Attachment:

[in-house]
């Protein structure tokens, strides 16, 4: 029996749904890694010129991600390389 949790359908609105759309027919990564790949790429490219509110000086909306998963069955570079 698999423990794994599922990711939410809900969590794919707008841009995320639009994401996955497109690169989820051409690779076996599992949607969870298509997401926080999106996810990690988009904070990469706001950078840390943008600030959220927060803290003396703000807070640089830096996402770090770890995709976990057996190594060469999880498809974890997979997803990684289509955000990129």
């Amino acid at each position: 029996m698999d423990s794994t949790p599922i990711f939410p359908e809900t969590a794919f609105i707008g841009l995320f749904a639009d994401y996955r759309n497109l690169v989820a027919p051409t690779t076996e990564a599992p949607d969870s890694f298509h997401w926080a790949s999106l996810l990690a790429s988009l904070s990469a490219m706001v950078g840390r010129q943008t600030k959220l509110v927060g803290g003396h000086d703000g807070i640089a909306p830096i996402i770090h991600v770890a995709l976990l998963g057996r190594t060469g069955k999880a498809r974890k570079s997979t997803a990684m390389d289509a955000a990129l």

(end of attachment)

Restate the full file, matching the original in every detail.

[in-house]
């Protein structure tokens, strides 16, 4: 029996749904890694010129991600390389 949790359908609105759309027919990564790949790429490219509110000086909306998963069955570079 698999423990794994599922990711939410809900969590794919707008841009995320639009994401996955497109690169989820051409690779076996599992949607969870298509997401926080999106996810990690988009904070990469706001950078840390943008600030959220927060803290003396703000807070640089830096996402770090770890995709976990057996190594060469999880498809974890997979997803990684289509955000990129």
């Amino acid at each position: 029996m698999d423990s794994t949790p599922i990711f939410p359908e809900t969590a794919f609105i707008g841009l995320f749904a639009d994401y996955r759309n497109l690169v989820a027919p051409t690779t076996e990564a599992p949607d969870s890694f298509h997401w926080a790949s999106l996810l990690a790429s988009l904070s990469a490219m706001v950078g840390r010129q943008t600030k959220l509110v927060g803290g003396h000086d703000g807070i640089a909306p830096i996402i770090h991600v770890a995709l976990l998963g057996r190594t060469g069955k999880a498809r974890k570079s997979t997803a990684m390389d289509a955000a990129l």